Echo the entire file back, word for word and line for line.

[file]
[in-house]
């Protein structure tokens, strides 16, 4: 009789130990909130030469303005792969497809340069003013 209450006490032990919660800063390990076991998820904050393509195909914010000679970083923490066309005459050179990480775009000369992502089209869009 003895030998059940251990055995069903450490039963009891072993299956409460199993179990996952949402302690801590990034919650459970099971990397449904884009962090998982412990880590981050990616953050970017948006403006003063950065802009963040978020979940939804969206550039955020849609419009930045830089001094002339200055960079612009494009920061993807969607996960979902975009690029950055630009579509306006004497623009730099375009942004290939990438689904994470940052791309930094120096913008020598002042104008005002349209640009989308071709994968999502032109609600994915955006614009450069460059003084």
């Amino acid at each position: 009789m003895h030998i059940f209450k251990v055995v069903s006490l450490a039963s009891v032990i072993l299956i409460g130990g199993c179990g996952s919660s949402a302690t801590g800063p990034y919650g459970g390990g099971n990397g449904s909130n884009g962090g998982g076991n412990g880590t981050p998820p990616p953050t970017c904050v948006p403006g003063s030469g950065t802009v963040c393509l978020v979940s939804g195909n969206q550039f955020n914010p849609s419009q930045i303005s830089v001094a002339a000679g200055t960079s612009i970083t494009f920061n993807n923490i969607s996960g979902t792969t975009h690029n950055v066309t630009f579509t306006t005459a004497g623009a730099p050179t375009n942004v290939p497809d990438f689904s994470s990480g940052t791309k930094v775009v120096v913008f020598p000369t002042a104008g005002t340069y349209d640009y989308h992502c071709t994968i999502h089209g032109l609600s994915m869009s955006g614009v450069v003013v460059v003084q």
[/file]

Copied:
[in-house]
């Protein structure tokens, strides 16, 4: 009789130990909130030469303005792969497809340069003013 209450006490032990919660800063390990076991998820904050393509195909914010000679970083923490066309005459050179990480775009000369992502089209869009 003895030998059940251990055995069903450490039963009891072993299956409460199993179990996952949402302690801590990034919650459970099971990397449904884009962090998982412990880590981050990616953050970017948006403006003063950065802009963040978020979940939804969206550039955020849609419009930045830089001094002339200055960079612009494009920061993807969607996960979902975009690029950055630009579509306006004497623009730099375009942004290939990438689904994470940052791309930094120096913008020598002042104008005002349209640009989308071709994968999502032109609600994915955006614009450069460059003084």
């Amino acid at each position: 009789m003895h030998i059940f209450k251990v055995v069903s006490l450490a039963s009891v032990i072993l299956i409460g130990g199993c179990g996952s919660s949402a302690t801590g800063p990034y919650g459970g390990g099971n990397g449904s909130n884009g962090g998982g076991n412990g880590t981050p998820p990616p953050t970017c904050v948006p403006g003063s030469g950065t802009v963040c393509l978020v979940s939804g195909n969206q550039f955020n914010p849609s419009q930045i303005s830089v001094a002339a000679g200055t960079s612009i970083t494009f920061n993807n923490i969607s996960g979902t792969t975009h690029n950055v066309t630009f579509t306006t005459a004497g623009a730099p050179t375009n942004v290939p497809d990438f689904s994470s990480g940052t791309k930094v775009v120096v913008f020598p000369t002042a104008g005002t340069y349209d640009y989308h992502c071709t994968i999502h089209g032109l609600s994915m869009s955006g614009v450069v003013v460059v003084q």